It’s hard to imagine how exciting music was for about 10 minutes in 1982. Probably a lot of it had to do with my age and place — 22 and coming to the end of my college years. Everything felt like we were on the verge of something, that we were becoming. New wave was definitely the thing, synthesizers had not yet destroyed music and were still exciting, and all these new bands and artists were coming out. That was the year that Soft Cell hit, and The Go-Go’s, Human League, A Flock of Seagulls, and Kim Wilde. When you look at the other junk that was on the charts (and some of that junk is still getting played to this day), it’s hard to imagine how any of this stuff broke through the drecky noise that was being put out by groups like Foreigner and Rick Springfield, Survivor and Steve Miller Band. But it did, and it really all sounded like a breath of fresh air.
Into that mix of what seemed impossibly new came Thomas Dolby, and his huge hit “She Blinded Me With Science.” Being a complete multi-media artist, Dolby storyboarded the video and wrote the song to match the story he was telling. Both song and video were huge among the college crowd. I remember going to a fancy dress-up ball hosted by the architecture school, dancing to “She Blinded Me With Science,” and feeling like the music being played that night somehow defined us – that was who we were: experimental, scientific, a little bit out there. (We need these beautiful illusions of youth.)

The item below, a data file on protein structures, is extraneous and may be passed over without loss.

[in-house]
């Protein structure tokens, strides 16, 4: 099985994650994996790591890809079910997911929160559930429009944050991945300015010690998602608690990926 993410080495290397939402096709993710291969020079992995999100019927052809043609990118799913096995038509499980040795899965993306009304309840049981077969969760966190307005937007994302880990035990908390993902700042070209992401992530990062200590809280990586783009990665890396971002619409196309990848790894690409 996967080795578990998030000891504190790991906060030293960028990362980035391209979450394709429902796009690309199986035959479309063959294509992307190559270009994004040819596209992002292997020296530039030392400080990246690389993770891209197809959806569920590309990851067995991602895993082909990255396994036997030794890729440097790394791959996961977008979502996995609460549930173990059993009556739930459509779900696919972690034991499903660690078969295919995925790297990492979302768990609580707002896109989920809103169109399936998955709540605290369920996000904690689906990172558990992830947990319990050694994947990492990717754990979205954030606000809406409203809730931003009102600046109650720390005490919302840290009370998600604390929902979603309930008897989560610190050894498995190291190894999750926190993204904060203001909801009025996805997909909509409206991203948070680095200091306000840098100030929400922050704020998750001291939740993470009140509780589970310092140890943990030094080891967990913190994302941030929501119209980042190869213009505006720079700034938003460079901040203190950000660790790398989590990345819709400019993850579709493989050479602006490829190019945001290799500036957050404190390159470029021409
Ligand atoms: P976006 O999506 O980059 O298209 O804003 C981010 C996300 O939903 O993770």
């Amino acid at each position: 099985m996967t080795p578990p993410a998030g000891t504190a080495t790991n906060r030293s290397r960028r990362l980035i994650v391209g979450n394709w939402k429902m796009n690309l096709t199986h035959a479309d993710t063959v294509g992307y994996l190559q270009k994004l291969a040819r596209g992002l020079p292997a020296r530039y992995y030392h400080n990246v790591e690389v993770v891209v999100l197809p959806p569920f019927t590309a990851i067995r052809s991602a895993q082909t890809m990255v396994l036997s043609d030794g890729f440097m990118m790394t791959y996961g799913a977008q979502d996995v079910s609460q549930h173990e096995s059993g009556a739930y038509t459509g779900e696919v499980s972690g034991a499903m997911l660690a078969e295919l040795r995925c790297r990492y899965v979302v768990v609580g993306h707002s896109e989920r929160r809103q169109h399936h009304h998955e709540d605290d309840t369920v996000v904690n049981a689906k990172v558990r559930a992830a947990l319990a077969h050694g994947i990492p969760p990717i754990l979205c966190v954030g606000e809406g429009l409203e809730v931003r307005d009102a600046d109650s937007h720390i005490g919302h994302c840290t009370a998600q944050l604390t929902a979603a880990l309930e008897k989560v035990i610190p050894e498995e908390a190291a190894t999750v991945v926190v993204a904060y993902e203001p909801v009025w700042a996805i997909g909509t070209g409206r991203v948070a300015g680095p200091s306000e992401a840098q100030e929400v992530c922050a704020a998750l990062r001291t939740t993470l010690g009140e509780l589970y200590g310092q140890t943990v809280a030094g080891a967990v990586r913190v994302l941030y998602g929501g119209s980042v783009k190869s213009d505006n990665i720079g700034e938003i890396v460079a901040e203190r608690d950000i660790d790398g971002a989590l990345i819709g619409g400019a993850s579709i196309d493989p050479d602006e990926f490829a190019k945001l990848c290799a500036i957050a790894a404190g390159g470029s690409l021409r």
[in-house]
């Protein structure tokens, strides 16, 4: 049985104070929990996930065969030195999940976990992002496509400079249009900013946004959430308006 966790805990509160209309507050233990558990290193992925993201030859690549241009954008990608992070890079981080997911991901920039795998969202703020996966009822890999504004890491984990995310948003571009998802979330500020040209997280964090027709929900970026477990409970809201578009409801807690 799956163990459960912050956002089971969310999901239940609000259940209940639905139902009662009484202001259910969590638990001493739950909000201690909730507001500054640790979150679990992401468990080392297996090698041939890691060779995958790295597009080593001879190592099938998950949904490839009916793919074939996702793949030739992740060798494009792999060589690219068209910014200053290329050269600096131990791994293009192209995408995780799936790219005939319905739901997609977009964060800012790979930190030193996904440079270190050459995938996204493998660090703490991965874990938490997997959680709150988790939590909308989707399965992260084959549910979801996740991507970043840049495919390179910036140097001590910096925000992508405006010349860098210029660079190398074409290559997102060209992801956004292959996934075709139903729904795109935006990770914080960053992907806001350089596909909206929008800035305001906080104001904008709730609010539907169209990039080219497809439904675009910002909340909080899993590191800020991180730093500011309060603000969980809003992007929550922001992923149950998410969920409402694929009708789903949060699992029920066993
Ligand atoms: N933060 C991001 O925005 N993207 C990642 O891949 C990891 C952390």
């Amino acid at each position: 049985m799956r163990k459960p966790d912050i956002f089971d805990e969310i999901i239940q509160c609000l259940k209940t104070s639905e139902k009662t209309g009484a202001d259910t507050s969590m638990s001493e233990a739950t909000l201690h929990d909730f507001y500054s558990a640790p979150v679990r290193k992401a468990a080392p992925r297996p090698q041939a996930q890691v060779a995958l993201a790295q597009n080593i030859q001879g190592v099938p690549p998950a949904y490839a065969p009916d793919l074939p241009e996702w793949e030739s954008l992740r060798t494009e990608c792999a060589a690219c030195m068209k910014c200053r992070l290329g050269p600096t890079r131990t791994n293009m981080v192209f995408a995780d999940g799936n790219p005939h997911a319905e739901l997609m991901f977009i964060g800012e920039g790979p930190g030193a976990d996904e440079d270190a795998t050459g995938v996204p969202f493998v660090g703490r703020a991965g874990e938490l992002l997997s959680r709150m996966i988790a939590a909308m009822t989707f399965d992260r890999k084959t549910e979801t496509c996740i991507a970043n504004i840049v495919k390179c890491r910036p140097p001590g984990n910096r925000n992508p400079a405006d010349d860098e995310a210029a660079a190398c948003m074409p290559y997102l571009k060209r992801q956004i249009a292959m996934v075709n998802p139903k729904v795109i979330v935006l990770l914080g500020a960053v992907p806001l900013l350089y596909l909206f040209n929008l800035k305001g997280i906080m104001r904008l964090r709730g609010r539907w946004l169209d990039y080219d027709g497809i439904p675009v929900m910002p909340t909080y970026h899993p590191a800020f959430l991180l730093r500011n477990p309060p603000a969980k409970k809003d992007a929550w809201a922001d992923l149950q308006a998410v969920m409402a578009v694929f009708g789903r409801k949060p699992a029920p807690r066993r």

Interestingly, the album didn’t originally include “She Blinded Me With Science” — that was on a separate EP. But my version is a 1983 release on Capitol, the second release. Two key songs from the first release, “Urges” and “Leipzig” are gone, but “Blinded” and “One of Our Submarines” are added.
Dolby presented an interesting collection of retrofuture imagery, the material of an international traveler, but more of the zeppelin age than the jet set. He hit me right at a time when I was getting ready to be a part of the world, and interested in it. Hooked on the Jazz Age expats, drinking down Hemingway and Fitzgerald, Dolby’s music all seemed to depict that sense of old Europe and a weary world. And so I loved this album.
Reinforcing my love was the related 12” single that contained “Leipzig,” “Therapy/Growth,” and “Europa and the Pirate Twins.” “Europa” is absolutely one of my favorite Thomas Dolby songs, and it’s really hard to explain why. At its core, it’s about how people change, and how sometimes we can’t get them back, we can’t go back to the way things were. “We’ll be The Pirate Twins again, Europa.” So sad and wistful. so perfect. “Leipzig” has a similar dreamy, continental quality.
Odd and interesting that this was sold in a plain black sleeve, no graphics, like a dance single.